As a child I loved Hugh Lofting’s Doctor Dolittle books and read all of those held by my local library. When I recently found the first book in a nearby second hand bookshop I couldn’t resist it.
Reading it again more than 40 years later I can understand the appeal the books had, but I wondered whether such a book could remain in print today considering some of its very politically incorrect portrayals of black Africans. However, a quick look at the website of a major seller has shown me that The Story of Doctor Dolittle is still being sold.
Now I wonder whether it has been modified in anyway to remove references to “Darkies” “Niggers” and “Coons”. I also wonder about an incident in the book where a black African prince dislikes his colour and turns to John Dolittle to change his face white.
Otherwise, the story is a simple adventure of animals (both domestic and exotic) and encounters with pirates.
Another favourite revisited was Mythago Wood by Robert Holdstock. I found a hardcover copy in the same second hand shop mentioned above a few weeks ago and looked forward to rediscovering why I enjoyed it so much when I first read it. Not long after I bought the book I found out that the author had very recently died .
This book is the first of a series. None of the subsequent books is a true sequel, they merely explored different aspects of the world introduced in the first. However only a month or two before Holdstock’s death Avilion was released and that book apparently returns to the characters of the first novel to continue their story.
The main “character” throughout the series of books is Ryhope Forest, one of the last remaining wild woodlands in Britain in which man’s deepest mythological memories are brought to life. The Mythago’s of the title are the people and places originating in the wood that have been formed out of the racial memories of the humans venturing near or into the forest.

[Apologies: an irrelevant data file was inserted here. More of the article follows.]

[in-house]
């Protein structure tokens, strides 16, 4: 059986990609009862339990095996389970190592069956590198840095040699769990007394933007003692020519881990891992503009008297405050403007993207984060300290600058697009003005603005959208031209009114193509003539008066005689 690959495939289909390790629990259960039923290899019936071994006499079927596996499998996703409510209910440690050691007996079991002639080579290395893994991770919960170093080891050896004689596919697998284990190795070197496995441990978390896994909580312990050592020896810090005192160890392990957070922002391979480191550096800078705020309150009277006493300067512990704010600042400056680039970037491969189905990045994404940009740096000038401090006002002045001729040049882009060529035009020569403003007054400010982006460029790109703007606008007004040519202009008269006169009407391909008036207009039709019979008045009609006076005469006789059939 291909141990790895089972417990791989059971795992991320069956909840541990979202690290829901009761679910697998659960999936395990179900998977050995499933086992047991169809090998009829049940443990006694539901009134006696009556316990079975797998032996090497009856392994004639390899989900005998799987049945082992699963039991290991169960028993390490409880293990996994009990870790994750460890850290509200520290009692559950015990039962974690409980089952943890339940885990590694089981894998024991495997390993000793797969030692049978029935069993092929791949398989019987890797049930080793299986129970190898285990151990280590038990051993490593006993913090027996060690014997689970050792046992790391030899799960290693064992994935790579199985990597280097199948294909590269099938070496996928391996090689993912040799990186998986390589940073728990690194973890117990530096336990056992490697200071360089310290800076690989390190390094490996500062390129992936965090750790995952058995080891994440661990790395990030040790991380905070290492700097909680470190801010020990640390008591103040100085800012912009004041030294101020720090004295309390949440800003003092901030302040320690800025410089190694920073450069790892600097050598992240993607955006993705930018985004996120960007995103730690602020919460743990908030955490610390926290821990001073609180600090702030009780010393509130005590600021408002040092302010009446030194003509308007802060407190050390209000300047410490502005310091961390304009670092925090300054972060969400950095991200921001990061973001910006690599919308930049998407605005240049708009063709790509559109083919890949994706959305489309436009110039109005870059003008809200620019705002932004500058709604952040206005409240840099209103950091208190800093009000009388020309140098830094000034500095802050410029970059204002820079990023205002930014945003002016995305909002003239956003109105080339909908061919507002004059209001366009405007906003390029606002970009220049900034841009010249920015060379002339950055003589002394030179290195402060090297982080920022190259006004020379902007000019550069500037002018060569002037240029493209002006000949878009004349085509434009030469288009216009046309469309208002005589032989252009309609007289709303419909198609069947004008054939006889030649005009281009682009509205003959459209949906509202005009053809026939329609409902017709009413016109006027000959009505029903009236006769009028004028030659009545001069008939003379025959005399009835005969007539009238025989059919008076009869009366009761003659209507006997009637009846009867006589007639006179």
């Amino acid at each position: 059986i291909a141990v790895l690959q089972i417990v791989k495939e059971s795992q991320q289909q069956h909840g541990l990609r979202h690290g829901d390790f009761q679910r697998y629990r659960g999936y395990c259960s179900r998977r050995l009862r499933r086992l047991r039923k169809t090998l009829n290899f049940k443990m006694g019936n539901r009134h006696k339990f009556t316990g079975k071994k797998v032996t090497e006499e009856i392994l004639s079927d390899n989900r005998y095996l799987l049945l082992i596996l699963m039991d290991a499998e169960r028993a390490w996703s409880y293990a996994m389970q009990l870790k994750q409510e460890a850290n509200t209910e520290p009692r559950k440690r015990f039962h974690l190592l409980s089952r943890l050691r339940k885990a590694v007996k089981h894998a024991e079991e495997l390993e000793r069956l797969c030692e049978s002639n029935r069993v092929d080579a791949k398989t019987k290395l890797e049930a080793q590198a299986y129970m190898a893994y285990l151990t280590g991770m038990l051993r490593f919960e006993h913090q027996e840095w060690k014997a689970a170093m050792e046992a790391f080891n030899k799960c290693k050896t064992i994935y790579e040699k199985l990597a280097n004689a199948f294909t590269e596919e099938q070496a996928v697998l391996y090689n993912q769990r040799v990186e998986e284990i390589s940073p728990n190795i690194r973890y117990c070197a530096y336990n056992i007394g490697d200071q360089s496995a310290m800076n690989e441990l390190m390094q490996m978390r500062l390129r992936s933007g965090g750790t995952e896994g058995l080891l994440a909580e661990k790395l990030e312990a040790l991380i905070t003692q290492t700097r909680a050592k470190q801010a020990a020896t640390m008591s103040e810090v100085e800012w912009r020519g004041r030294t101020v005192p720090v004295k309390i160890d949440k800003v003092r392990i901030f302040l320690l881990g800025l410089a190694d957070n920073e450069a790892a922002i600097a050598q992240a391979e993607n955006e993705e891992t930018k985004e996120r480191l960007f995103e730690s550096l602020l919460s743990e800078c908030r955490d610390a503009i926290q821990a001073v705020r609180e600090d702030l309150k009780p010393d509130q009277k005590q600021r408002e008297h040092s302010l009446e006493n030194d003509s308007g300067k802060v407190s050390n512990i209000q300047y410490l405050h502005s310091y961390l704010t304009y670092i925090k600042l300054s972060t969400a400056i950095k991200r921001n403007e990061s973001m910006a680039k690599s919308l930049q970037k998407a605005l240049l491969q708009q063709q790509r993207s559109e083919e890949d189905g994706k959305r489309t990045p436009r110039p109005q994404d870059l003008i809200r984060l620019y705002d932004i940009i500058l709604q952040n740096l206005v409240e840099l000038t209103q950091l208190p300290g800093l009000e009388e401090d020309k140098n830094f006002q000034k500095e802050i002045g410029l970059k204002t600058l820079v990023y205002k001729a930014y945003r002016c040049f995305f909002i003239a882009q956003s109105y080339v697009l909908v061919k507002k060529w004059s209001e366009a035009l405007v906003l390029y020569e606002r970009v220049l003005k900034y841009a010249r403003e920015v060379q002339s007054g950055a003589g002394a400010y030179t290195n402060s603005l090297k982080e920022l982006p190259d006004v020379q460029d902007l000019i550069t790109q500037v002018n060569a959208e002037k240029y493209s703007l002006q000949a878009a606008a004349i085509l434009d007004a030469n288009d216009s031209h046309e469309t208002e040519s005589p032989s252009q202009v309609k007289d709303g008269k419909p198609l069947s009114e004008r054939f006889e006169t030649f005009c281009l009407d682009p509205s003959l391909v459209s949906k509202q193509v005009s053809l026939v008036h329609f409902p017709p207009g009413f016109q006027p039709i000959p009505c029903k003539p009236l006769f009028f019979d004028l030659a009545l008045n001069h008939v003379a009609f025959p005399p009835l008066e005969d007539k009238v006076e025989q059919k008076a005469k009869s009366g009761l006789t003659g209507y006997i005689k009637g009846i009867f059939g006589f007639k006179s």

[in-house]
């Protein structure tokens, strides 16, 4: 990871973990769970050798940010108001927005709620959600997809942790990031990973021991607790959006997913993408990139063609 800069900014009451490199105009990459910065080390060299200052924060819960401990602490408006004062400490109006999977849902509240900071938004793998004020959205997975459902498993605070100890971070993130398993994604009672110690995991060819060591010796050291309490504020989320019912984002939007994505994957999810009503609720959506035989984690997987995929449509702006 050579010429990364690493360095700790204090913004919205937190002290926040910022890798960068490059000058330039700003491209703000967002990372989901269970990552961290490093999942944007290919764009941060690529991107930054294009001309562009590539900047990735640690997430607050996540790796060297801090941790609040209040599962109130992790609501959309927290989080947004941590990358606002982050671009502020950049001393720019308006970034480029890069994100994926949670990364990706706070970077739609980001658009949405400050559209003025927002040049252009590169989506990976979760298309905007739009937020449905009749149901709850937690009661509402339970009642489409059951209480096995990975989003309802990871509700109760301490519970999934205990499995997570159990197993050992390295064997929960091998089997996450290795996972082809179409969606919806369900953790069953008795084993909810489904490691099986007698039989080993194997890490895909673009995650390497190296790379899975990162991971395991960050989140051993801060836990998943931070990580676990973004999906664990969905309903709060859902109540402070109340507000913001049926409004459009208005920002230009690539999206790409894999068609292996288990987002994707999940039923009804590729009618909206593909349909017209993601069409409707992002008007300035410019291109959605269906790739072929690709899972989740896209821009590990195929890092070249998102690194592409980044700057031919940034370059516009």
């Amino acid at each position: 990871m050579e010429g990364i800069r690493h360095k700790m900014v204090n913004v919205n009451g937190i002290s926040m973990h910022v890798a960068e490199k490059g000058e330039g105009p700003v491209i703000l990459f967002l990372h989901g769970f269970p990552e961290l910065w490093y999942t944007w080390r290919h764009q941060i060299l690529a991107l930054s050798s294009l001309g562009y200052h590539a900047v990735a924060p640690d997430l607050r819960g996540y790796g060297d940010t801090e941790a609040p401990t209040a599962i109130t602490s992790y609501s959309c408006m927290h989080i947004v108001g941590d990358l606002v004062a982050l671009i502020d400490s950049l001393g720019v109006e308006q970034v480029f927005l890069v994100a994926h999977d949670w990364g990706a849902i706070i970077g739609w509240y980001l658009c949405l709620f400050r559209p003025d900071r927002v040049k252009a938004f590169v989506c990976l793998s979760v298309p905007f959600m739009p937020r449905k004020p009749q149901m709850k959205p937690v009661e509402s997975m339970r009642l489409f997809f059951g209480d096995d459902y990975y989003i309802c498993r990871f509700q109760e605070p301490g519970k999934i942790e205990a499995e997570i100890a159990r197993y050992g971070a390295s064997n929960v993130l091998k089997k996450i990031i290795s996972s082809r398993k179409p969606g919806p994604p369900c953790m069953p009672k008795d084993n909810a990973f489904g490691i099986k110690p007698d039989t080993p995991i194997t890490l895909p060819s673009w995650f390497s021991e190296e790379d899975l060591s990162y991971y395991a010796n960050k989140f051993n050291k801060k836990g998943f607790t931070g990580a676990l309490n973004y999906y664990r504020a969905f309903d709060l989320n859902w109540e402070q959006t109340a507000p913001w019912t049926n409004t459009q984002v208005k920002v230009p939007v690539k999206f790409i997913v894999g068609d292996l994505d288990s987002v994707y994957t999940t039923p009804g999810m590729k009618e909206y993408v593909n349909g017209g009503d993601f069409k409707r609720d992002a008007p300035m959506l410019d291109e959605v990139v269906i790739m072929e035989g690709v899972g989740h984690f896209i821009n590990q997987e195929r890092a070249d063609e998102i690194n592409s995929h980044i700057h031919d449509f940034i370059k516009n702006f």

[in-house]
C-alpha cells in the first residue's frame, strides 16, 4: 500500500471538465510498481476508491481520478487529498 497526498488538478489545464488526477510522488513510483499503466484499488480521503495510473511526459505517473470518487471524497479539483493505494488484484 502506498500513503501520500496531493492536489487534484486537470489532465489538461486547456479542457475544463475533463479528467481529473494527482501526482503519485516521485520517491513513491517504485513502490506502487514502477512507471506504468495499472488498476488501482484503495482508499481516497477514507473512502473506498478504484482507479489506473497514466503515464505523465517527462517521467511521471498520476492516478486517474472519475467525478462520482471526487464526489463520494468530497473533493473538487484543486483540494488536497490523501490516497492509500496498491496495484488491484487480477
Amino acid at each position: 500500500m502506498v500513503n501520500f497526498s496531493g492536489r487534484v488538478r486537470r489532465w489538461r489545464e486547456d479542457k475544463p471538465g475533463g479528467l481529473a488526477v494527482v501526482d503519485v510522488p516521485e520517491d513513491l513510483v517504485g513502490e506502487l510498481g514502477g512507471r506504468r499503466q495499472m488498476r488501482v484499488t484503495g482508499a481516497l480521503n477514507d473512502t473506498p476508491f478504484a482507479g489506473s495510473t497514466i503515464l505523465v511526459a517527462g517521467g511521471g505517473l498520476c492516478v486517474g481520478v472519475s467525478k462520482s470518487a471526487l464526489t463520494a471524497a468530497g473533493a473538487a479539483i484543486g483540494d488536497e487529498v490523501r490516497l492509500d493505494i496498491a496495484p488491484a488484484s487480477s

As someone who has always had a love of British legend and mythology this book offered a mature exploration of a doorway between our “real” world and the world of myth. Instead of children finding a way to Narnia through a wardrobe (as in The Lion the Witch and the Wardrobe), Mythago Wood presents darker more brutal reality behind the stories that became legend and its world is entered along hidden trackways into and through the forest. Take the wrong path and you merely find yourself back at your starting point. Take a correct path and you enter deeper into the forest and its mysteries.
If the book has a weakness it is its lack of sustained emotional engagement. The characters are stoic ex-servicemen who don’t let their guard down.
The exception to this comes through the early relationship between Stephen Huxley and a female Mythago, Guiwenneth. Only during their deepening relationship is there a genuine sense of emotion involvement between reader and characters. It is this relationship that provides the motivation for Stephen to enter the forest and seek the paths to its heart.
A Patchwork Planet was something new that I hadn’t previously read. I had seen that its author Anne Tyler is a favourite of both Nick Hornby and Roddy Doyle, two of my own favourite writers.
I don’t know how this particular book fits within her overall work, whether it is one of her best or one of her lesser novels, but I enjoyed it enough to something else she has written.
Unlike the fantasy and adventure of the two books mentioned above, A Patchwork Planet deals with very realistic characters facing very real situations and at times gives a very moving account of relationship issues that most (if not all) of us face at some times in our lives. The emotional complexities of maintaining relationships in a broken family where a child has little contact with one parent. The effects of old age, in which physical and mental decline can strike suddenly to significantly change a person’s relationship with those around them. The way emotional blackmail can be utilised to create and maintain dependency of one person upon another.
It is a simple book exploring complex matters of relationship without any sense of exploiting or manipulating the reader emotionally.